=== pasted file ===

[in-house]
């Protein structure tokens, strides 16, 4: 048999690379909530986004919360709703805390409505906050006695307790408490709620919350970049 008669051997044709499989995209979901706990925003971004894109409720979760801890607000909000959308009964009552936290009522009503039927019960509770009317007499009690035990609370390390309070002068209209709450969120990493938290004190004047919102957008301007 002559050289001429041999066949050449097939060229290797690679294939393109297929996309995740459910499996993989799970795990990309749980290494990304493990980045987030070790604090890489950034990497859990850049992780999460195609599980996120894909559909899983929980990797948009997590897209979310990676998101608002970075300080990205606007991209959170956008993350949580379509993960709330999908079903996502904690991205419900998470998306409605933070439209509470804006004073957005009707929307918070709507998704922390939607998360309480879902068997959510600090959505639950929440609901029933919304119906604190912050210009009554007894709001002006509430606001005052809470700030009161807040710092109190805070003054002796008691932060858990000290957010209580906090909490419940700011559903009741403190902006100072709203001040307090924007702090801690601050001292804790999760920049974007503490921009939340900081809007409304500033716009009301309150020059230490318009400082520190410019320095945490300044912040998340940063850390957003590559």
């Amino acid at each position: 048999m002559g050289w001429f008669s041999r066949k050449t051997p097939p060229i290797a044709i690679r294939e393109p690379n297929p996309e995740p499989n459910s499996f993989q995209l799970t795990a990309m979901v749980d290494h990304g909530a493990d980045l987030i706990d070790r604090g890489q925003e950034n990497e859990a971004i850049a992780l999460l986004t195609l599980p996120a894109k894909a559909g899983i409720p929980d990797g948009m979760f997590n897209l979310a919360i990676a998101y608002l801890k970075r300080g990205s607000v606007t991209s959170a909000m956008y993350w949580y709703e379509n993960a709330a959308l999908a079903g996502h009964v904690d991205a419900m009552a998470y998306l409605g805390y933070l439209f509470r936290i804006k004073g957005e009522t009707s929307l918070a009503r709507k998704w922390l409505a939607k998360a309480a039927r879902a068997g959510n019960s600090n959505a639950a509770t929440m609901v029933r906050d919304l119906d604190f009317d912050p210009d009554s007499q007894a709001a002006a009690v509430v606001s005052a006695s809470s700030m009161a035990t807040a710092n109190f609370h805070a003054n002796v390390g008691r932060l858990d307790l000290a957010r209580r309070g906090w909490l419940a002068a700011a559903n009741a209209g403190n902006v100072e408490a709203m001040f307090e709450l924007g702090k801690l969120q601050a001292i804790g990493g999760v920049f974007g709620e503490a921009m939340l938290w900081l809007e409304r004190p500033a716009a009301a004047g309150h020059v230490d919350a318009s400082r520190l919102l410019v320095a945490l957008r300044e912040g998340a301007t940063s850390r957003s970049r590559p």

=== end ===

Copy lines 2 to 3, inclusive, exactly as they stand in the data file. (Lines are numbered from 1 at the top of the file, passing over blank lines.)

């Protein structure tokens, strides 16, 4: 048999690379909530986004919360709703805390409505906050006695307790408490709620919350970049 008669051997044709499989995209979901706990925003971004894109409720979760801890607000909000959308009964009552936290009522009503039927019960509770009317007499009690035990609370390390309070002068209209709450969120990493938290004190004047919102957008301007 002559050289001429041999066949050449097939060229290797690679294939393109297929996309995740459910499996993989799970795990990309749980290494990304493990980045987030070790604090890489950034990497859990850049992780999460195609599980996120894909559909899983929980990797948009997590897209979310990676998101608002970075300080990205606007991209959170956008993350949580379509993960709330999908079903996502904690991205419900998470998306409605933070439209509470804006004073957005009707929307918070709507998704922390939607998360309480879902068997959510600090959505639950929440609901029933919304119906604190912050210009009554007894709001002006509430606001005052809470700030009161807040710092109190805070003054002796008691932060858990000290957010209580906090909490419940700011559903009741403190902006100072709203001040307090924007702090801690601050001292804790999760920049974007503490921009939340900081809007409304500033716009009301309150020059230490318009400082520190410019320095945490300044912040998340940063850390957003590559």
């Amino acid at each position: 048999m002559g050289w001429f008669s041999r066949k050449t051997p097939p060229i290797a044709i690679r294939e393109p690379n297929p996309e995740p499989n459910s499996f993989q995209l799970t795990a990309m979901v749980d290494h990304g909530a493990d980045l987030i706990d070790r604090g890489q925003e950034n990497e859990a971004i850049a992780l999460l986004t195609l599980p996120a894109k894909a559909g899983i409720p929980d990797g948009m979760f997590n897209l979310a919360i990676a998101y608002l801890k970075r300080g990205s607000v606007t991209s959170a909000m956008y993350w949580y709703e379509n993960a709330a959308l999908a079903g996502h009964v904690d991205a419900m009552a998470y998306l409605g805390y933070l439209f509470r936290i804006k004073g957005e009522t009707s929307l918070a009503r709507k998704w922390l409505a939607k998360a309480a039927r879902a068997g959510n019960s600090n959505a639950a509770t929440m609901v029933r906050d919304l119906d604190f009317d912050p210009d009554s007499q007894a709001a002006a009690v509430v606001s005052a006695s809470s700030m009161a035990t807040a710092n109190f609370h805070a003054n002796v390390g008691r932060l858990d307790l000290a957010r209580r309070g906090w909490l419940a002068a700011a559903n009741a209209g403190n902006v100072e408490a709203m001040f307090e709450l924007g702090k801690l969120q601050a001292i804790g990493g999760v920049f974007g709620e503490a921009m939340l938290w900081l809007e409304r004190p500033a716009a009301a004047g309150h020059v230490d919350a318009s400082r520190l919102l410019v320095a945490l957008r300044e912040g998340a301007t940063s850390r957003s970049r590559p």